Our Klamath Basin Water Crisis
Upholding rural Americans' rights to grow food,
own property, and caretake our wildlife and natural resources.
Why give up the forests?
The articles in the Oct. 19 and Dec. 16 Herald and News drove home some points of interest. Klamath Tribes' Chairman Allen Foreman was quoted as saying, "We really do feel we are the best stewards of this land."
Anyone interested in seeing the example set by some tribal members should visit the area upstream where Forest Road 49 crosses the Williamson River.
During the summer of 2002, I contacted the Chiloquin District ranger, the rural deputy sheriff and the Tribal Council looking for accountability.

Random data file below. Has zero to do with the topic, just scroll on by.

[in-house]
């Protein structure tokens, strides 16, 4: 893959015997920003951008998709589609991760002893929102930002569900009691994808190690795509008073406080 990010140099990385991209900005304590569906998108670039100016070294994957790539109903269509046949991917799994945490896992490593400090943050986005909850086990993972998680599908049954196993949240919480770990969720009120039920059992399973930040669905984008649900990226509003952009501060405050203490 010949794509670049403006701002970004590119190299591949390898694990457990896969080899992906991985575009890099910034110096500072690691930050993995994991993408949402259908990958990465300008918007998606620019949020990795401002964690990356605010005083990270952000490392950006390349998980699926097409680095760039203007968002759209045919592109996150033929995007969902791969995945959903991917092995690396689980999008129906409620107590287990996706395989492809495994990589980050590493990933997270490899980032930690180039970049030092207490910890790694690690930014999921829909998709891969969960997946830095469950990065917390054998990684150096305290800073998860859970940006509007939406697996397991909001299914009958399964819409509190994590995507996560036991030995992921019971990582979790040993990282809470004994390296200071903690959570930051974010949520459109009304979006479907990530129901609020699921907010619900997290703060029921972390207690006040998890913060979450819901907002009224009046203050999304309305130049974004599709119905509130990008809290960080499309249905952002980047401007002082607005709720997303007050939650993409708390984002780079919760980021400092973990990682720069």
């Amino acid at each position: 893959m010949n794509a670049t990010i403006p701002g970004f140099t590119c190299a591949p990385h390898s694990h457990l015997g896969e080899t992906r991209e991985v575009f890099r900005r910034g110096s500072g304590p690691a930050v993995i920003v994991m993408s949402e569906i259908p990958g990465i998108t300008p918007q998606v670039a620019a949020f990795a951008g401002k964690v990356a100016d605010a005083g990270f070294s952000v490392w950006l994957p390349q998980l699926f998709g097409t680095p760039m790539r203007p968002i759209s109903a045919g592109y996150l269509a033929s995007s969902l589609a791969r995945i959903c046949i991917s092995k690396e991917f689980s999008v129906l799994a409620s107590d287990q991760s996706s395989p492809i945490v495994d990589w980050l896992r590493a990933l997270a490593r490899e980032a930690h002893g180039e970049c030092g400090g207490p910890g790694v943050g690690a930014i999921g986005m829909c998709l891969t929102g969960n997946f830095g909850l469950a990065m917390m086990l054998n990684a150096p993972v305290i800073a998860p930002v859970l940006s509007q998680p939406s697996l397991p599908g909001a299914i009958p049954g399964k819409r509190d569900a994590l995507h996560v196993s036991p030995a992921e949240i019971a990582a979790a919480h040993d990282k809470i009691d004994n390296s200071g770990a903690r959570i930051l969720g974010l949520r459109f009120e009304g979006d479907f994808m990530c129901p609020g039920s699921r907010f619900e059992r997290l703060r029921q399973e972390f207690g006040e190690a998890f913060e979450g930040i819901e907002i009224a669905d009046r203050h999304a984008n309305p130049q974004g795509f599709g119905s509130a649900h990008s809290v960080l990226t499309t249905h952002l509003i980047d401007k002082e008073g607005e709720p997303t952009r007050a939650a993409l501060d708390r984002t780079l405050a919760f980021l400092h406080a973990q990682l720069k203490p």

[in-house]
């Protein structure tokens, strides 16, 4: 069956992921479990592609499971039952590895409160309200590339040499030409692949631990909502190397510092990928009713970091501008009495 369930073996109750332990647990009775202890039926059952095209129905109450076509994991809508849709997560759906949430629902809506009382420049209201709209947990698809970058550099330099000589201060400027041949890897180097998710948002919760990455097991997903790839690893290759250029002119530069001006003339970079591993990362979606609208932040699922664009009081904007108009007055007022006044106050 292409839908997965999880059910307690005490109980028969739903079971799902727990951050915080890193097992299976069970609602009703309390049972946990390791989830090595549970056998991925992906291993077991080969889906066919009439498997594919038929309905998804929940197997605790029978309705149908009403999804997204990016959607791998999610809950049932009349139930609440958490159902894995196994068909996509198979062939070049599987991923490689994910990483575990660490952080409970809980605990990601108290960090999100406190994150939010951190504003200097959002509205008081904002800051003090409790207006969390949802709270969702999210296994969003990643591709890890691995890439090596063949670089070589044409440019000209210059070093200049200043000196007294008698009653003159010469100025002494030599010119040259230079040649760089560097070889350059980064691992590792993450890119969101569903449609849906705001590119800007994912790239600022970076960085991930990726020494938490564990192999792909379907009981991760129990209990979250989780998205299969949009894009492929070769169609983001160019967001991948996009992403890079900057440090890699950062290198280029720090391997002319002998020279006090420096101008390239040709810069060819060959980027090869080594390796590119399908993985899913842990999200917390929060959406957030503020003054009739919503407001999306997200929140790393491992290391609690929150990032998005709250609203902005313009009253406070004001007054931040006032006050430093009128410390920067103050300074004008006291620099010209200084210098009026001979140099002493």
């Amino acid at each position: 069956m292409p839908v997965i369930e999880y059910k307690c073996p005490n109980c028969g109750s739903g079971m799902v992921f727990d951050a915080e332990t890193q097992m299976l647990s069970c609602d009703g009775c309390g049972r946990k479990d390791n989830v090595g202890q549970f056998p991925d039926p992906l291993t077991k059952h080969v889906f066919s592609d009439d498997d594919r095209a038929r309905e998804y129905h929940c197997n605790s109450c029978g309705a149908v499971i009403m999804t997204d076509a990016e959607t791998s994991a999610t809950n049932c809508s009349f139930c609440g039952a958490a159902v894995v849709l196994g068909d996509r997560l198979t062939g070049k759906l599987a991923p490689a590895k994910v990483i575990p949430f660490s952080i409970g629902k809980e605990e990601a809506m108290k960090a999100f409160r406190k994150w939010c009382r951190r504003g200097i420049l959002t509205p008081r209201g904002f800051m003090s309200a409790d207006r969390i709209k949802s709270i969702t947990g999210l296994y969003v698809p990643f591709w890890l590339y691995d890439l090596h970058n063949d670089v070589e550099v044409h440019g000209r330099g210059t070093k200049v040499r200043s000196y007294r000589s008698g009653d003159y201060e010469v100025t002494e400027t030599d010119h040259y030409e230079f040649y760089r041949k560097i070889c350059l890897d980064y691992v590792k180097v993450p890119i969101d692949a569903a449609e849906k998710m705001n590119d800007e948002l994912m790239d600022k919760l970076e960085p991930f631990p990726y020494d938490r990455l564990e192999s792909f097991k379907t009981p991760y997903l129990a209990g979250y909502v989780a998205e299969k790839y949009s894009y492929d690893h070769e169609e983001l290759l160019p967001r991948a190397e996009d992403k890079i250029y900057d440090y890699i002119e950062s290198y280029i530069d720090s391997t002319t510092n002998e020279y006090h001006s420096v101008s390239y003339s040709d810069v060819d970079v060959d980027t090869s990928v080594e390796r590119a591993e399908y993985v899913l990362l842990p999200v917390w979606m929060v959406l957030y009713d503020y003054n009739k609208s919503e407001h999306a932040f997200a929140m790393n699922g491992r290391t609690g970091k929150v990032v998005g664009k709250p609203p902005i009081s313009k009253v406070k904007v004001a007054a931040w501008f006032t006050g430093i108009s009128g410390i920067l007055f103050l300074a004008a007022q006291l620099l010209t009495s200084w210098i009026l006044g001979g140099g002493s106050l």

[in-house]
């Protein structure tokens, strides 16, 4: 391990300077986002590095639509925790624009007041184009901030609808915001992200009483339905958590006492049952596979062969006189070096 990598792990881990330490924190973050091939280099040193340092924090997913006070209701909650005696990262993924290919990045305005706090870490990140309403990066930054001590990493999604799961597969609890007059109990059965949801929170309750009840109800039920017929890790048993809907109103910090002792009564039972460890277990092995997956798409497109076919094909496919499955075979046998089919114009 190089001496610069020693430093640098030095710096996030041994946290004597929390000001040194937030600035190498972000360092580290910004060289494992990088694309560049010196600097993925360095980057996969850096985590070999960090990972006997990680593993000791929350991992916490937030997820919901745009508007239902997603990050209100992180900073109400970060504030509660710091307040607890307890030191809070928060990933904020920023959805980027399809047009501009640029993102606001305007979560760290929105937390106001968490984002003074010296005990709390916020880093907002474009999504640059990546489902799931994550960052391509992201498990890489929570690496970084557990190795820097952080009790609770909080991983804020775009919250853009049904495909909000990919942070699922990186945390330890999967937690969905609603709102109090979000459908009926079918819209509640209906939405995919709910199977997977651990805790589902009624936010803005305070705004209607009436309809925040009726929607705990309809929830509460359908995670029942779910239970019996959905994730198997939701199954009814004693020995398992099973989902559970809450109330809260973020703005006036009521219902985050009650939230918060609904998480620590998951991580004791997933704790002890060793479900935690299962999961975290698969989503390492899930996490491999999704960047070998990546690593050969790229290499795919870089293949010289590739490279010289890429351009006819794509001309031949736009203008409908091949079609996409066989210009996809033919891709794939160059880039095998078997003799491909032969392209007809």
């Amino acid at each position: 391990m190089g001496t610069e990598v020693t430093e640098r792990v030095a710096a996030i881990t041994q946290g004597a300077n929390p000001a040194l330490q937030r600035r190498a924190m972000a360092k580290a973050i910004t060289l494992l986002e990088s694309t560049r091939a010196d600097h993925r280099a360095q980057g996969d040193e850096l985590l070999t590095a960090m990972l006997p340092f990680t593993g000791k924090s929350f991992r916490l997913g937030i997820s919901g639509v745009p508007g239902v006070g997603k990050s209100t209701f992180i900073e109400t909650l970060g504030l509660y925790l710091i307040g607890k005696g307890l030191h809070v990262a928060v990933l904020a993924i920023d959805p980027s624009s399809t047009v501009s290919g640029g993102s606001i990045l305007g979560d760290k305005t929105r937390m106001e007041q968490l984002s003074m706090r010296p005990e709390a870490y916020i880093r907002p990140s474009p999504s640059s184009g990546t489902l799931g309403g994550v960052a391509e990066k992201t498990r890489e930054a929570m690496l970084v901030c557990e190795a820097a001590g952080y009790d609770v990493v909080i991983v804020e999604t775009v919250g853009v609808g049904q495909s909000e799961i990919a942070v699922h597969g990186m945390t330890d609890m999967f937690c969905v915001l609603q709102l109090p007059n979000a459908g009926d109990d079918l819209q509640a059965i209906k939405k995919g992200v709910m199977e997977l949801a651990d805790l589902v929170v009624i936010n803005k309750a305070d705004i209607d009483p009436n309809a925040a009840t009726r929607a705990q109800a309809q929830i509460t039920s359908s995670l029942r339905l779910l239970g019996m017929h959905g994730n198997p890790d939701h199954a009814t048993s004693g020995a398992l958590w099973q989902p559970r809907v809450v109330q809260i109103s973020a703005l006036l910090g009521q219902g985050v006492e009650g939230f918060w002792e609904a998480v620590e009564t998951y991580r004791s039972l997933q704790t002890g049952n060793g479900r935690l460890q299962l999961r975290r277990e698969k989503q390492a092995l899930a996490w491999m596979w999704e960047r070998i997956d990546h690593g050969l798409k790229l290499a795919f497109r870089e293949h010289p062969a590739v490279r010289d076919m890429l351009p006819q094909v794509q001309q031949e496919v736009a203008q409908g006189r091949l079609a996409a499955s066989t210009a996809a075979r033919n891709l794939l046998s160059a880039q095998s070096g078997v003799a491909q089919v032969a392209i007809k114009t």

Tribal official Jeff Mitchell said, "the tribes would not face as many regulations:" Obviously a true statement as local, federal and tribal authorities cannot enforce existing laws concerning even littering on public land.
The possible abuses of the land are endless, and though promises are made today, would tribes be accountable to even the highest courts?
I am certain it would be a grievous error to move the national forests from public trust to tribal land with no controls on its use or abuses. The forest plan indicates the tribes would expect about $9 million for road maintenance and an undetermined number of millions for fire suppression annually.
Why would the taxpayers of this country want to give up the national forests and pay a sovereign nation to control them?
Page Updated: Thursday May 07, 2009 09:14 AM Pacific
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